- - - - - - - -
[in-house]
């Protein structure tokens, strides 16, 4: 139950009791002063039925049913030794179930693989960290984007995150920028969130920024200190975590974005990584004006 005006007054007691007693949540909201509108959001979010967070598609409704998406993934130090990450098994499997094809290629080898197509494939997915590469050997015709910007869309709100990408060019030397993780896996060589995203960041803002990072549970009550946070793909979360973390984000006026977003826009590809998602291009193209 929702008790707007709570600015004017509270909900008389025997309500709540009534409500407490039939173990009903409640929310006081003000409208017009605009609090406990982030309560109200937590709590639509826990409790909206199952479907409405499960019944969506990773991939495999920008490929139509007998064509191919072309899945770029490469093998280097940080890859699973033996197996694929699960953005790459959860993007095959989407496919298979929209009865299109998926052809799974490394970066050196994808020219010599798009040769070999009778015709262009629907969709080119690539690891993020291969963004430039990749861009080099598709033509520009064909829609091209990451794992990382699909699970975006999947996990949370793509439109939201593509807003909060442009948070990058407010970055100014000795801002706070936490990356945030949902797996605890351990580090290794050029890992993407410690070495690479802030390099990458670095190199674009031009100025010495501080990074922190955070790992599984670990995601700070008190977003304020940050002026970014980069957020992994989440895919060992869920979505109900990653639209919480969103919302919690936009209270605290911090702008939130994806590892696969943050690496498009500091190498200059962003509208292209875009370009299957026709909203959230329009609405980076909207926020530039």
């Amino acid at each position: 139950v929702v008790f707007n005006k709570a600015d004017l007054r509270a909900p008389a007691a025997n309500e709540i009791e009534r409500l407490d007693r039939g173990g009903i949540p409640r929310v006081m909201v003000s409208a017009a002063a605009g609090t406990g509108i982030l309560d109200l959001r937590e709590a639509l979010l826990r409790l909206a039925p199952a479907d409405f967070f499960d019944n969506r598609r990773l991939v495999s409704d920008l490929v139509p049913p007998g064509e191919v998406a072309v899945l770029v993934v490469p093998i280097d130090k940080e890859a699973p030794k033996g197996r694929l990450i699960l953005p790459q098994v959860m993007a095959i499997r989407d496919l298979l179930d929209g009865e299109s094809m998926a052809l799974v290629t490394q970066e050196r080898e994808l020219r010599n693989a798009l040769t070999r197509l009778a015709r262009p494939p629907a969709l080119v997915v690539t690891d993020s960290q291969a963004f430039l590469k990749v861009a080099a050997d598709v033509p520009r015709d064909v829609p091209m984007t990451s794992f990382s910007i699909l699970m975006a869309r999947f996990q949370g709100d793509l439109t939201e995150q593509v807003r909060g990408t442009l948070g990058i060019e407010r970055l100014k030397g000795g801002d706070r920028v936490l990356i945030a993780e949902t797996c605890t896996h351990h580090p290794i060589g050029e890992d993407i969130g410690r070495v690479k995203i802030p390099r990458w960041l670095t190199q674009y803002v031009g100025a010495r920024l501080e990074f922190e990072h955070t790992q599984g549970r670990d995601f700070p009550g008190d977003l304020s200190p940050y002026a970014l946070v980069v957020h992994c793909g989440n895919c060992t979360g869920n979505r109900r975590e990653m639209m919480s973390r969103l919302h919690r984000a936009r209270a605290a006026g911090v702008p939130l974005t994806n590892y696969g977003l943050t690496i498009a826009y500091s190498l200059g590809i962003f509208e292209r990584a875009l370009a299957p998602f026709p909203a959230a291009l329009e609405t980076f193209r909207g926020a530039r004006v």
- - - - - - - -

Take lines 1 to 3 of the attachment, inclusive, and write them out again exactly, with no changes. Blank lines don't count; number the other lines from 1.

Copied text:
[in-house]
């Protein structure tokens, strides 16, 4: 139950009791002063039925049913030794179930693989960290984007995150920028969130920024200190975590974005990584004006 005006007054007691007693949540909201509108959001979010967070598609409704998406993934130090990450098994499997094809290629080898197509494939997915590469050997015709910007869309709100990408060019030397993780896996060589995203960041803002990072549970009550946070793909979360973390984000006026977003826009590809998602291009193209 929702008790707007709570600015004017509270909900008389025997309500709540009534409500407490039939173990009903409640929310006081003000409208017009605009609090406990982030309560109200937590709590639509826990409790909206199952479907409405499960019944969506990773991939495999920008490929139509007998064509191919072309899945770029490469093998280097940080890859699973033996197996694929699960953005790459959860993007095959989407496919298979929209009865299109998926052809799974490394970066050196994808020219010599798009040769070999009778015709262009629907969709080119690539690891993020291969963004430039990749861009080099598709033509520009064909829609091209990451794992990382699909699970975006999947996990949370793509439109939201593509807003909060442009948070990058407010970055100014000795801002706070936490990356945030949902797996605890351990580090290794050029890992993407410690070495690479802030390099990458670095190199674009031009100025010495501080990074922190955070790992599984670990995601700070008190977003304020940050002026970014980069957020992994989440895919060992869920979505109900990653639209919480969103919302919690936009209270605290911090702008939130994806590892696969943050690496498009500091190498200059962003509208292209875009370009299957026709909203959230329009609405980076909207926020530039």
């Amino acid at each position: 139950v929702v008790f707007n005006k709570a600015d004017l007054r509270a909900p008389a007691a025997n309500e709540i009791e009534r409500l407490d007693r039939g173990g009903i949540p409640r929310v006081m909201v003000s409208a017009a002063a605009g609090t406990g509108i982030l309560d109200l959001r937590e709590a639509l979010l826990r409790l909206a039925p199952a479907d409405f967070f499960d019944n969506r598609r990773l991939v495999s409704d920008l490929v139509p049913p007998g064509e191919v998406a072309v899945l770029v993934v490469p093998i280097d130090k940080e890859a699973p030794k033996g197996r694929l990450i699960l953005p790459q098994v959860m993007a095959i499997r989407d496919l298979l179930d929209g009865e299109s094809m998926a052809l799974v290629t490394q970066e050196r080898e994808l020219r010599n693989a798009l040769t070999r197509l009778a015709r262009p494939p629907a969709l080119v997915v690539t690891d993020s960290q291969a963004f430039l590469k990749v861009a080099a050997d598709v033509p520009r015709d064909v829609p091209m984007t990451s794992f990382s910007i699909l699970m975006a869309r999947f996990q949370g709100d793509l439109t939201e995150q593509v807003r909060g990408t442009l948070g990058i060019e407010r970055l100014k030397g000795g801002d706070r920028v936490l990356i945030a993780e949902t797996c605890t896996h351990h580090p290794i060589g050029e890992d993407i969130g410690r070495v690479k995203i802030p390099r990458w960041l670095t190199q674009y803002v031009g100025a010495r920024l501080e990074f922190e990072h955070t790992q599984g549970r670990d995601f700070p009550g008190d977003l304020s200190p940050y002026a970014l946070v980069v957020h992994c793909g989440n895919c060992t979360g869920n979505r109900r975590e990653m639209m919480s973390r969103l919302h919690r984000a936009r209270a605290a006026g911090v702008p939130l974005t994806n590892y696969g977003l943050t690496i498009a826009y500091s190498l200059g590809i962003f509208e292209r990584a875009l370009a299957p998602f026709p909203a959230a291009l329009e609405t980076f193209r909207g926020a530039r004006v």